Phoenix Transportation Department rearranges leadership

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Street Transportation Department Director Ray Dovalina moved from his position to take a new post in the Public Works Department overseeing the city’s flood management program. (Nicole Neri/DD)

The Street Transportation Department for the city of Phoenix has shuffled leadership as part of a larger city effort to improve key areas, according to city officials.

Street Transportation Department Director Ray Dovalina moved from his position to take a new post in the Public Works Department overseeing the city’s flood management program. His new role will involve coordinating city and county flood control infrastructure needs.

Maria Hyatt, the former public transit director, took Dovalina’s place as director of the Street Transportation Department. Ken Kessler, a deputy public transit director, will be temporarily serving as transit director in her absence.

These changes were made in “an effort to strengthen and improve service in key areas, and broaden the knowledge and experience of staff,” according to city of Phoenix Communications Director Julie Watters.

Watters said the shuffle was sparked by a move from the city’s light rail coordinator, Albert Santana, who took over a role running Phoenix’s 2020 Census. He left an open position filled by Jesus Sapien, another deputy public transit director.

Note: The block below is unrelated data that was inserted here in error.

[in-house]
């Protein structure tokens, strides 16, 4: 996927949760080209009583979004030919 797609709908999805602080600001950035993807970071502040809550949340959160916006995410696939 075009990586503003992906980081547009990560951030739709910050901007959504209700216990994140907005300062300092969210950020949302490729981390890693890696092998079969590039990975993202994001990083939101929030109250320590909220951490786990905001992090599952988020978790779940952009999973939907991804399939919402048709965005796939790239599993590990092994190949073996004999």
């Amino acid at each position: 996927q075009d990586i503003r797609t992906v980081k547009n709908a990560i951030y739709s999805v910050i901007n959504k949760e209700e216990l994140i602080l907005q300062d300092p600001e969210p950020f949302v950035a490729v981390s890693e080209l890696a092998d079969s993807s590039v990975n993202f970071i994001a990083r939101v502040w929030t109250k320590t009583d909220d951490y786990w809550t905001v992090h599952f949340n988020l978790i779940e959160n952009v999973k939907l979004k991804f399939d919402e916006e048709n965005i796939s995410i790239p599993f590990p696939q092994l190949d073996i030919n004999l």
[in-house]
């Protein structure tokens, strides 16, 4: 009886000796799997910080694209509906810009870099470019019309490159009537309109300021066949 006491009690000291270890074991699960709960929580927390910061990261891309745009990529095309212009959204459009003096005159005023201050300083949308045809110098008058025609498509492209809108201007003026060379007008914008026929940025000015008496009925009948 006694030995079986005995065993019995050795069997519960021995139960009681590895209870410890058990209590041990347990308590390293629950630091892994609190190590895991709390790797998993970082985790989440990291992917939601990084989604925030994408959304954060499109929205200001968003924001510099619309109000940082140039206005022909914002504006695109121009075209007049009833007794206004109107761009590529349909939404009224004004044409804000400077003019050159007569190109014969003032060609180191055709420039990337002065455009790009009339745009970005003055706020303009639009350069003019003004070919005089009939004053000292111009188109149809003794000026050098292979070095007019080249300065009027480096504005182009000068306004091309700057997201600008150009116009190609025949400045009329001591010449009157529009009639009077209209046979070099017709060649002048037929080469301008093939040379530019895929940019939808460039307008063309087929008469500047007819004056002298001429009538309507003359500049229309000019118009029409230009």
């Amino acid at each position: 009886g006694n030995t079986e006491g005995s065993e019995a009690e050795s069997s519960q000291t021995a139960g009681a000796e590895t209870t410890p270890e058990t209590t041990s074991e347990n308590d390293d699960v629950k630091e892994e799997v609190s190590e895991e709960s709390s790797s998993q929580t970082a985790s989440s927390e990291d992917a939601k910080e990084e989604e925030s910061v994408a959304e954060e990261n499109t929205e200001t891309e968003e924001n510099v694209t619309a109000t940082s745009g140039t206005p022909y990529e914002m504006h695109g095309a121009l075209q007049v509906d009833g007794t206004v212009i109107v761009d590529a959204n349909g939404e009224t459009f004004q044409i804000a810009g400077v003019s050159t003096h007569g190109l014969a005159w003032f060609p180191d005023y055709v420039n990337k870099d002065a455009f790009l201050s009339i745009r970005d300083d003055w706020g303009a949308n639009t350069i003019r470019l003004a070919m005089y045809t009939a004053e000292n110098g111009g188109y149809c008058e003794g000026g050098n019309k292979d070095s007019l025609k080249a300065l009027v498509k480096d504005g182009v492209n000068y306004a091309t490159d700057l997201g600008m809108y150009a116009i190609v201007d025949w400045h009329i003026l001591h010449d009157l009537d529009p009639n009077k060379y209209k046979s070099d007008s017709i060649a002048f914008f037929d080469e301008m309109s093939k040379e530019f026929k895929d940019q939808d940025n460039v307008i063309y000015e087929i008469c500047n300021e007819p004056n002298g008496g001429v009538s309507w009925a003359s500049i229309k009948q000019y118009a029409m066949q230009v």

“This is a critical project that is on the horizon for the city and requires a lot of community engagement,” Watters wrote of the 2020 Census Program. “Frankly, cities and towns across the country are already putting teams together.”

Other leadership roles were not affected by the recent changes. Mario Paniagua will continue serving as the deputy city manager over both the Transit and Street Transportation Departments.

The Urban Phoenix Project, an urban advocacy group focused on downtown Phoenix, first posted about the changes on Feb. 2, and praised the change in leadership from Dovalina to Hyatt.

“We have high hopes that this overdue change in leadership will also result in a change in direction for street design in Phoenix,” the organization wrote on its Facebook page.

Dovalina has been involved in controversy before. In February 2016, the Phoenix Business Journal reported he was suspended for two days, along with two other high-ranking Phoenix officials, for shoddy work involving the planning of a new business improvement district in the Roosevelt Row area.

The city of Phoenix will be conducting a national recruitment for a new street transportation director while the current assignments are in place.

Contact the reporter at Rebecca.Spiess@asu.edu.

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